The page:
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Public Statement by SEC Staff: Recent Policy Change

Robert Khuzami

Director of the SEC’s Division of Enforcement
U.S. Securities and Exchange Commission

Jan. 7, 2012

Following a review by senior enforcement staff that began this spring and separate discussions with the Commissioners over the last several months, last week we modified our settlement language for cases involving criminal convictions where a defendant has admitted violations of the criminal law.  As explained below, the new policy does not require admissions or adjudications of fact beyond those already made in criminal cases, but eliminates language that may be construed as inconsistent with admissions or findings that have already been made in the criminal cases.

Under our traditional "neither admit nor deny" approach, a defendant could be found guilty of criminal conduct and, at the same time, settle parallel SEC charges while neither admitting nor denying civil liability.  This approach has reflected that the goals, objectives and other factors in the civil settlements that we and other federal and state agencies enter into often are distinguishable from those at issue in criminal proceedings.  It nevertheless seemed unnecessary for there to be a "neither admit" provision in those cases where a defendant had been criminally convicted of conduct that formed the basis of a parallel civil enforcement proceeding. 

The change applies to cases involving parallel (i) criminal convictions or (ii) NPAs or DPAs that include admissions or acknowledgments of criminal conduct.  Under the new approach, for those settlements we will:

  • Delete the “neither admit nor deny” language from the settlement documents.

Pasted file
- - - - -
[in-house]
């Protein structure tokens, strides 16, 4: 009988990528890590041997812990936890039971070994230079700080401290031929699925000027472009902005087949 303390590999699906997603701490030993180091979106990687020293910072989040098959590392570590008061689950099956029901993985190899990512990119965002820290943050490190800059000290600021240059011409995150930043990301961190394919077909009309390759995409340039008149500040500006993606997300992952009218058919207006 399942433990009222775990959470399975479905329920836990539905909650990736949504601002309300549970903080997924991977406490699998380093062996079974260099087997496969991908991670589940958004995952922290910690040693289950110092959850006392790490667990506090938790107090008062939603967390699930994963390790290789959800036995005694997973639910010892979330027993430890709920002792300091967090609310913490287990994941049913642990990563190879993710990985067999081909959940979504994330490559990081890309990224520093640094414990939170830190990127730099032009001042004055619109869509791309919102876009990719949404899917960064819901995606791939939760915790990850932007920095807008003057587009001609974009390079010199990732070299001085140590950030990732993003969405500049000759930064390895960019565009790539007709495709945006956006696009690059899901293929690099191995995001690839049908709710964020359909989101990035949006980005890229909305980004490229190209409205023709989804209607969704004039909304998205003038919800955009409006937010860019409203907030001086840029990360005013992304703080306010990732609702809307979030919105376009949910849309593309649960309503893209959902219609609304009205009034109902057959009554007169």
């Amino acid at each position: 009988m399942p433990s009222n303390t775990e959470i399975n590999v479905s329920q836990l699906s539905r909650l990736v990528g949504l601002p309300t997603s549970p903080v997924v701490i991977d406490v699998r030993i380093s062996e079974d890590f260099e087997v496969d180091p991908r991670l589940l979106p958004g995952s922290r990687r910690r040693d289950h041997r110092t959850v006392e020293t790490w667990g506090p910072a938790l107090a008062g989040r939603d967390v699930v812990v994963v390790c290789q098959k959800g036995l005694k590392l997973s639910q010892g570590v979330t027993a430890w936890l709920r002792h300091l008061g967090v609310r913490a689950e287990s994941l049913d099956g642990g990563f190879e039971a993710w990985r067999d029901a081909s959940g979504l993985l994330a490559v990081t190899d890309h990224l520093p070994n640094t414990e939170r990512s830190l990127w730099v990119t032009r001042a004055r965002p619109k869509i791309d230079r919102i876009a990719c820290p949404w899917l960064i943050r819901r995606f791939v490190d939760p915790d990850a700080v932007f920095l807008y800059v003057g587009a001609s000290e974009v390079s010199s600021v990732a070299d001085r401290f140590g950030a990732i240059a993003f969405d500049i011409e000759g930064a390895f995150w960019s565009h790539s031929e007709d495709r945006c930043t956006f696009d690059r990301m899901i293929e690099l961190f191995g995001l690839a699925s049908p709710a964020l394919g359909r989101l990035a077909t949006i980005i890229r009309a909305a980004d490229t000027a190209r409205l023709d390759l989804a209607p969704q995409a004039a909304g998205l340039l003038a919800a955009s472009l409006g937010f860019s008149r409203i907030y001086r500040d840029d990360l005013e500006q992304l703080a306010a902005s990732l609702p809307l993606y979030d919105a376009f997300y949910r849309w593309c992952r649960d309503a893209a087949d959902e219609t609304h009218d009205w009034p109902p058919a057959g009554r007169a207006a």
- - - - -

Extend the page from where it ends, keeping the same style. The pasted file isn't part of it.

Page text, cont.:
• Recite the fact and nature of the criminal conviction or criminal NPA/DPA in the settlement documents.
  • Give the staff discretion to incorporate into the settlement documents any relevant facts admitted during the plea allocution or set out in a jury verdict form or in the criminal NPA/DPA.
  • Retain the current prohibition on denying the allegations of the Complaint/OIP or making statements suggesting the Commission’s allegations are without factual basis. 

The revision applies in the minority of our cases where there is a parallel criminal conviction (by plea or verdict) or criminal NPA/DPA involving factual or legal claims that overlap to some degree with the factual or legal claims set out in the Commission’s complaint or OIP. 

This policy change does not affect our traditional "neither admit nor deny" approach in settlements that do not involve criminal convictions or admissions of criminal law violations.  In particular, it is separate from and unrelated to the recent ruling in the Citigroup case, which does not involve a criminal conviction or admissions of criminal law violations.  We have appealed that ruling and the reasons for that appeal are described in the public statement I issued at that time. 

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